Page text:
1. Have I’ve been labeled as “overly sensitive,” shy, or introverted?
2. Do I frequently get overwhelmed or anxious?
3. Do arguments or yelling make me ill?
4. Do I often feel like I don’t fit in?
5. Am I drained by crowds and need alone time to revive myself?
6. Am I over stimulated by noise, odors, or non-stop talkers?
7. Do I have chemical sensitivities or can’t tolerate scratchy clothes?
8. Do I prefer taking my own car places so I can leave early if I need to?
9. Do I overeat to cope with stress?
10. Am I afraid of becoming suffocated by intimate relationships?
11. Do I startle easily?
12. Do I react strongly to caffeine or medications?
13. Do I have a low pain threshold?
14. Do I tend to socially isolate?
15. Do I absorb other people’s stress, emotions, or symptoms?
16. Am I overwhelmed by multitasking and prefer doing one thing at a time?
17. Do I replenish myself in nature?
18. Do I need a long time to recuperate after being with difficult people or energy vampires?
19. Do I feel better in small cities or the country than large cities?
20. Do I prefer one-to-one interactions or small groups rather than large gatherings?
To calculate your results:
Being an empath is different from being empathetic. Being empathetic is when your heart goes out to someone else. Being an empath means you can actually feel another person’s happiness or sadness in your own body.
In empaths, the brain’s mirror neuron system – a specialized group of cells that are responsible for compassion- is thought to be hyperactive. As a result, empaths can absorb other people’s energies (both positive and negative) into their own bodies. At times it may even be difficult to tell if your are feeling your own emotions or someone else’s.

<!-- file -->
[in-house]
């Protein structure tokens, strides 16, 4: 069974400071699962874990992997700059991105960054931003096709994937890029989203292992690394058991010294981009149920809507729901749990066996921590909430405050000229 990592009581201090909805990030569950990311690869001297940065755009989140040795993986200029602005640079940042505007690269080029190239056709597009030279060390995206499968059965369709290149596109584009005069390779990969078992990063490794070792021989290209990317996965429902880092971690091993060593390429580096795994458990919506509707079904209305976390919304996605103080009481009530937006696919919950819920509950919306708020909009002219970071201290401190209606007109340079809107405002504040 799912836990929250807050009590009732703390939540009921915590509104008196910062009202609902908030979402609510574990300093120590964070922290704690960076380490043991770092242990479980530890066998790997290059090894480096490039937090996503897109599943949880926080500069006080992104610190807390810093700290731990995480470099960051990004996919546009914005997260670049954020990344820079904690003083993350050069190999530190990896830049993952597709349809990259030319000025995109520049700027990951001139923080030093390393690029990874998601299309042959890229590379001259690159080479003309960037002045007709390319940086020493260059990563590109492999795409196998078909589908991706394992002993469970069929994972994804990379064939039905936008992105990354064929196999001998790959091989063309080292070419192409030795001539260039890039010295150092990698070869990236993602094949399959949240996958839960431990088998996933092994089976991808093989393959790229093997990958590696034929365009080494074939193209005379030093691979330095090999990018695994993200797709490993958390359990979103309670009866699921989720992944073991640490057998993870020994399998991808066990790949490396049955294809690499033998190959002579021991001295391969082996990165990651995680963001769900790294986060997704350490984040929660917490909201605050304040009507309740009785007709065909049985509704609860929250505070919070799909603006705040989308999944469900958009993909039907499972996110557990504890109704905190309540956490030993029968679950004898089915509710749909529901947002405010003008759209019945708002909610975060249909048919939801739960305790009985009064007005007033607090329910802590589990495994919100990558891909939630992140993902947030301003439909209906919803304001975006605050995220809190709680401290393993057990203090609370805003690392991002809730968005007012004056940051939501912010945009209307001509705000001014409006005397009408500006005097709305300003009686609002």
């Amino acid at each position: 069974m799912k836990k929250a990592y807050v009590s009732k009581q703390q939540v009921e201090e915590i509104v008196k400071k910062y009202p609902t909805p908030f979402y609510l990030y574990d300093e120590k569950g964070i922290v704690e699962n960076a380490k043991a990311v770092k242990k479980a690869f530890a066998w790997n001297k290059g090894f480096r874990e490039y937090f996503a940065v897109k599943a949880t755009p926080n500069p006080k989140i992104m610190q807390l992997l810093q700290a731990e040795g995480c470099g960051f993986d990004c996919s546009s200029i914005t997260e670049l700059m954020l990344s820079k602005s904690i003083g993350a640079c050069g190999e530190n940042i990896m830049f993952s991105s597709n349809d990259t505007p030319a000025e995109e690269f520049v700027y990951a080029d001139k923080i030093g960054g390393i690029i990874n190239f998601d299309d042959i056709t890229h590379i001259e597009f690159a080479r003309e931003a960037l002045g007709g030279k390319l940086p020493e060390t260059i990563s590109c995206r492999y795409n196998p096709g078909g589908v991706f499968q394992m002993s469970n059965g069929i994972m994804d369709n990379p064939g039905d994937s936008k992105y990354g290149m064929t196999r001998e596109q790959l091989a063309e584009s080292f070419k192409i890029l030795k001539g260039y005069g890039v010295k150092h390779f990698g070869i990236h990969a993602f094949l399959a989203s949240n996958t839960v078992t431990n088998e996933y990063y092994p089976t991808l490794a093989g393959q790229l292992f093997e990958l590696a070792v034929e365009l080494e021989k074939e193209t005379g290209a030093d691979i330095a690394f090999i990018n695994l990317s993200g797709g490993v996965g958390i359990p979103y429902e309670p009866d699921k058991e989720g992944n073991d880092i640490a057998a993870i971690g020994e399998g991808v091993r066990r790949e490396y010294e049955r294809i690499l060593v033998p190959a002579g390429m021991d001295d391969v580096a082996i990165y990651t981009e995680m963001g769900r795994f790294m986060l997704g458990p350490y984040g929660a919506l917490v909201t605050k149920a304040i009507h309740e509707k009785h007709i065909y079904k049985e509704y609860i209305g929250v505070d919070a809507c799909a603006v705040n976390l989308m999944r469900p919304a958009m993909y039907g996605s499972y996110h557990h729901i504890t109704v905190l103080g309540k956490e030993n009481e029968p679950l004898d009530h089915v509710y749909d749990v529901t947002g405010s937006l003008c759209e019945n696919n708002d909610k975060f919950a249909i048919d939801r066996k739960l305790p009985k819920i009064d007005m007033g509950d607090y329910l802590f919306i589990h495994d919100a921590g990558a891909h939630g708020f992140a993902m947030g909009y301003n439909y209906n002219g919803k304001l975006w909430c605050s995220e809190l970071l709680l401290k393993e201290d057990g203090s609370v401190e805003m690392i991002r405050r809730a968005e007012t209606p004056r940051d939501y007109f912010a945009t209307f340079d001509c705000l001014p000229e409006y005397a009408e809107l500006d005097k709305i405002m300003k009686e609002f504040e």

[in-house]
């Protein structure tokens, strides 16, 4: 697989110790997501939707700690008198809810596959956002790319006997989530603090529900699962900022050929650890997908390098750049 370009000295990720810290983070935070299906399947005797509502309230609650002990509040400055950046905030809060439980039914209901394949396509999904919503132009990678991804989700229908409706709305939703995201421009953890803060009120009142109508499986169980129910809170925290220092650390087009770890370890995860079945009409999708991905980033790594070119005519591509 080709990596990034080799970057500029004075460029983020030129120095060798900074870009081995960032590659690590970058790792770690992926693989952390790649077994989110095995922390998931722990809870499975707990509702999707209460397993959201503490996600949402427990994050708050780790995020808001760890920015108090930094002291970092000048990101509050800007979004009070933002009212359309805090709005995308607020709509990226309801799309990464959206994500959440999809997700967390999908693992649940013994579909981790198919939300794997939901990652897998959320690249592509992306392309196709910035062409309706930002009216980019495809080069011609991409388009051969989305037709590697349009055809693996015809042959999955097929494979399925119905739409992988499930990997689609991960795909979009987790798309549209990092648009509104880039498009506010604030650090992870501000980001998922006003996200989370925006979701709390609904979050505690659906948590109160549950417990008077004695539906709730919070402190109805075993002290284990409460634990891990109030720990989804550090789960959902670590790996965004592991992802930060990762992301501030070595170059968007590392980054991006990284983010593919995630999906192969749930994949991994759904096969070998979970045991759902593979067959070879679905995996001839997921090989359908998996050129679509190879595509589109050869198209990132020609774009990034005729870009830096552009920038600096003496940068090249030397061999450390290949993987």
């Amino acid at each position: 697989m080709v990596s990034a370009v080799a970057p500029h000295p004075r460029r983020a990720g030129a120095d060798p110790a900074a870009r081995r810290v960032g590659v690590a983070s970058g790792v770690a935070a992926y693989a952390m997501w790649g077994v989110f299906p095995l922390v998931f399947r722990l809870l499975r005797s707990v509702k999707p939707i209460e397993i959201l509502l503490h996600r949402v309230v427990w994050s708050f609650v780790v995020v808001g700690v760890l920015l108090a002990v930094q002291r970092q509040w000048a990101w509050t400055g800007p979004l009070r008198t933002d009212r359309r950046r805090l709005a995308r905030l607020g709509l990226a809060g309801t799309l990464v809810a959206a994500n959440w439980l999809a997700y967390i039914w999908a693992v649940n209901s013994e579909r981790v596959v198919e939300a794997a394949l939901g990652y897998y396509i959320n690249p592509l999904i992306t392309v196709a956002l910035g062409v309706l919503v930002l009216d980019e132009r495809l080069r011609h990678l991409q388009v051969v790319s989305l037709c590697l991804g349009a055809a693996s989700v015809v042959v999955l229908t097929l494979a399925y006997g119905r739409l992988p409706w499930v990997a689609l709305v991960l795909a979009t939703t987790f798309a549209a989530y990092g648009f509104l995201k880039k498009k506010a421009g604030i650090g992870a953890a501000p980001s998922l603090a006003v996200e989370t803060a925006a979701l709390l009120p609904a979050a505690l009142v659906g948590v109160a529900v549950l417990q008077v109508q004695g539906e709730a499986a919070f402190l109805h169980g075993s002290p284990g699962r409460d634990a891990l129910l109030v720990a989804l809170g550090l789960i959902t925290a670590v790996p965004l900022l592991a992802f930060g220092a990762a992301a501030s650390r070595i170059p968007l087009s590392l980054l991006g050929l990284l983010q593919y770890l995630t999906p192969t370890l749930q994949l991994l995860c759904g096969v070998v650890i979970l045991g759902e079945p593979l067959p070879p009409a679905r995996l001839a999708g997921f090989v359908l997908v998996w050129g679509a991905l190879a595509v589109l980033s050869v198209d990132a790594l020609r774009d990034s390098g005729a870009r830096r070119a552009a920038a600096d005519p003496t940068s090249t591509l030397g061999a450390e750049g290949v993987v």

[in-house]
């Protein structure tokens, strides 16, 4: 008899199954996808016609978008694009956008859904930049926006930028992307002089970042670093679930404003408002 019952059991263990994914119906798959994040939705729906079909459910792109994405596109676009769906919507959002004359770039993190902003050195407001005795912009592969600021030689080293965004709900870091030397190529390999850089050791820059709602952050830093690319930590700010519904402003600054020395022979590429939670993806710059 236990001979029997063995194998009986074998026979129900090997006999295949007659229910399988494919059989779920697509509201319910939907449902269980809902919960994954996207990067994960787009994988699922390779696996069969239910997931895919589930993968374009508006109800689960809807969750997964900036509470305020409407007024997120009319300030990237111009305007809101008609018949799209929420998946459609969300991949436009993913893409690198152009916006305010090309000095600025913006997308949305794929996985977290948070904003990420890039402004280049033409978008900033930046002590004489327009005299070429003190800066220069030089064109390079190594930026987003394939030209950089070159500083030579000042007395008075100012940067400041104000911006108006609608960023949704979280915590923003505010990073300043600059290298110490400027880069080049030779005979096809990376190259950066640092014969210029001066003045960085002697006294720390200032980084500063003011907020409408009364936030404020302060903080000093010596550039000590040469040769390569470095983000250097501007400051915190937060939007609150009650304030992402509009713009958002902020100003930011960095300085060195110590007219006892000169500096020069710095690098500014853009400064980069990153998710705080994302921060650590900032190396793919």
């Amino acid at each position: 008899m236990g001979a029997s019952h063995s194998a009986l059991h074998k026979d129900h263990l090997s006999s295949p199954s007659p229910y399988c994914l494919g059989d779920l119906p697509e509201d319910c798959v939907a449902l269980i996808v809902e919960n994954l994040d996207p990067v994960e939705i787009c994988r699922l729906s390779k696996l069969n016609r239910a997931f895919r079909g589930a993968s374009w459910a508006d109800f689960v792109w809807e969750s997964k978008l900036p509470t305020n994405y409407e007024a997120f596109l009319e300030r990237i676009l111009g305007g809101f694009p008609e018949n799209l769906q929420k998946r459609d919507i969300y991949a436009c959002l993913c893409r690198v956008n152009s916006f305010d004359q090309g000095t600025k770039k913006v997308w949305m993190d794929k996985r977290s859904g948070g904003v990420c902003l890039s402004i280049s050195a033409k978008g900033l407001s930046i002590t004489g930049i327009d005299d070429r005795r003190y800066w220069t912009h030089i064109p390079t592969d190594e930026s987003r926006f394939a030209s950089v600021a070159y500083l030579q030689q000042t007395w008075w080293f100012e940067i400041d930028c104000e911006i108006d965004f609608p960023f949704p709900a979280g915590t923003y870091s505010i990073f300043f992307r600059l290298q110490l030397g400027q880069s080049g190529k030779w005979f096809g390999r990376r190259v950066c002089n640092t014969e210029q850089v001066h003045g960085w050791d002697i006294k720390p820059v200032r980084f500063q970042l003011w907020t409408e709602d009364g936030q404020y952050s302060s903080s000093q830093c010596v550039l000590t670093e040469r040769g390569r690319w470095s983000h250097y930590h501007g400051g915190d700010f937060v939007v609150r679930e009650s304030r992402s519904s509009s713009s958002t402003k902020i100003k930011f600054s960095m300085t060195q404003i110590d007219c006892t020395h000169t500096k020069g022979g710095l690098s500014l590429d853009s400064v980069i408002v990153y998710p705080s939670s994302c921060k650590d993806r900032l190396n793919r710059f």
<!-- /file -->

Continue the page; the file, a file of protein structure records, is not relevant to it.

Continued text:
There are different types of sensitivities an empath may experience. Physical empaths, for example, are especially attuned to other people’s physical symptoms and absorb them into their own bodies. Emotional empaths pick up on people’s emotions and become a sponge for their feelings, both happy and sad. Food empaths are another type of empath who is attuned to the energy of food and may even experience sensitivities to certain foods.
Being empathic has incredible benefits such as greater intuition, compassion, creativity and a deeper connection to other people. But living in this state of high sensitivity also comes with its challenges such as becoming easily overwhelmed, over-stimulated, exhausted, or absorbing the stress and negativity of others.
If a person isn’t aware that he or she is an empath, everyday interactions that others find tolerable could be causing and empath stress. Those who are not aware of their empathic abilities may be inclined to use food, alcohol, and drugs to unconsciously numb their emotions.
Empaths are the medicine the world needs and they can have a profound impact on humanity with their compassion and understanding. As you learn to identify your special talents, you will find that you not only enrich your life but you can enrich the lives of others too. The key skill is to learn how to take charge of your sensitivities and learn specific strategies to prevent empathy overload.
To learn more about being an empath and strategies on how to stay grounded and centered purchase Dr Orloff’s book The Empath’s Survival Guide: Life Strategies for Sensitive People
Thanks to The Art of Living Center Retreat